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Algeria's New UN Resolution for Gaza Ceasefire Threatened by U.S.

Algeria has drafted a new resolution for the UN Security Council. Credit: UN Photo Eskinder Debebe

Following the new ruling by the International Court of Justice on Feb. 15—citing “the most recent developments” around Rafah, and emphasizing to Israel that it “remains bound to fully comply with its obligations under the Genocide Convention … ensuring the safety and security of the Palestinians in the Gaza Strip"—Algeria has drafted a new resolution for the UN Security Council, demanding that an immediate humanitarian ceasefire must be respected by all parties, according to AFP yesterday. It also “rejects forced displacement of the Palestinian civilian population,” and it “demands the immediate and unconditional release of all hostages.”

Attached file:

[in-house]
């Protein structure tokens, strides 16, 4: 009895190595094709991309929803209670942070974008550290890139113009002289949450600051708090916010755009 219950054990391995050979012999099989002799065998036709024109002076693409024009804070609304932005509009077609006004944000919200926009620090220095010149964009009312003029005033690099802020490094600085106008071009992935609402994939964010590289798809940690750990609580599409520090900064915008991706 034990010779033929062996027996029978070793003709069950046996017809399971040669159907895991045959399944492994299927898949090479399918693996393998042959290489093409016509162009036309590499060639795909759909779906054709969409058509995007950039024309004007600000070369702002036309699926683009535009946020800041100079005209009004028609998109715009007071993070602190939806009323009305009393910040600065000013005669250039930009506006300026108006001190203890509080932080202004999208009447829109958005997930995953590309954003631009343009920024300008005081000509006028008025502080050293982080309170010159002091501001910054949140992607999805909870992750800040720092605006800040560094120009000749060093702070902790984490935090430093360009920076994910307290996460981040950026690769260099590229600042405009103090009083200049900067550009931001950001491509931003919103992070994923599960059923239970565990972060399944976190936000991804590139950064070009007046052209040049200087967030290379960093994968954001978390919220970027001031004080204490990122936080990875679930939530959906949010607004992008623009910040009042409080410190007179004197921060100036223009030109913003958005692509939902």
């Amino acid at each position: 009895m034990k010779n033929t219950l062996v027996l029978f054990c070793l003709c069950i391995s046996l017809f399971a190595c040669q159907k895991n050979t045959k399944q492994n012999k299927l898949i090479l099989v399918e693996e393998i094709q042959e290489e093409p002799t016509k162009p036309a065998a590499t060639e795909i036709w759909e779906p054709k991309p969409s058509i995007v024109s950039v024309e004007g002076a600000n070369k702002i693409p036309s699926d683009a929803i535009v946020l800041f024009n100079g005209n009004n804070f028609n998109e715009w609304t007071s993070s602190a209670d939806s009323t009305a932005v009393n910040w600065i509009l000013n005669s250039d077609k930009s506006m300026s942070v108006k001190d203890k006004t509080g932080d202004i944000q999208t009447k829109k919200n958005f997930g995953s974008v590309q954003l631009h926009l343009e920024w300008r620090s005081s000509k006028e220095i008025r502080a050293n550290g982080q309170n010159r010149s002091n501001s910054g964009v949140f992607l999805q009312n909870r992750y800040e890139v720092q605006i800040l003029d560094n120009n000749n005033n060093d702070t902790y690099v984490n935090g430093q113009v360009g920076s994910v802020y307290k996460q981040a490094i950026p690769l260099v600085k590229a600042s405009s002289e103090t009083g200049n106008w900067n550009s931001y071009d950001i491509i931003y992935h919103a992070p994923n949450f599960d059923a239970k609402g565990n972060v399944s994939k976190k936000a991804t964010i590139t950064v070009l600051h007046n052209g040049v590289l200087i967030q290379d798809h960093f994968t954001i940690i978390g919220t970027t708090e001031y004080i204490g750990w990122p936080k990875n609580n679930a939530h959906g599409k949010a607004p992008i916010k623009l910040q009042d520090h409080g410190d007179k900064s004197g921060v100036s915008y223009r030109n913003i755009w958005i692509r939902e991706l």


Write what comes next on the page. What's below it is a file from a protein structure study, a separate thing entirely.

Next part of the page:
Algeria has requested a UN Security Council vote on Feb. 20, but Washington promptly signaled that it will veto the measure, should it not be withdrawn beforehand. U.S. Ambassador to the UN Linda Thomas-Greenfield reasoned that Biden’s work with Netanyahu on a hostage deal would create a “prolonged pause in fighting” of about six weeks. Hence, the “resolution put forward in the Security Council, in contrast, would not achieve these outcomes, and indeed, may run counter to them. The United States does not support action on this draft resolution. Should it come up for a vote as drafted, it will not be adopted.”

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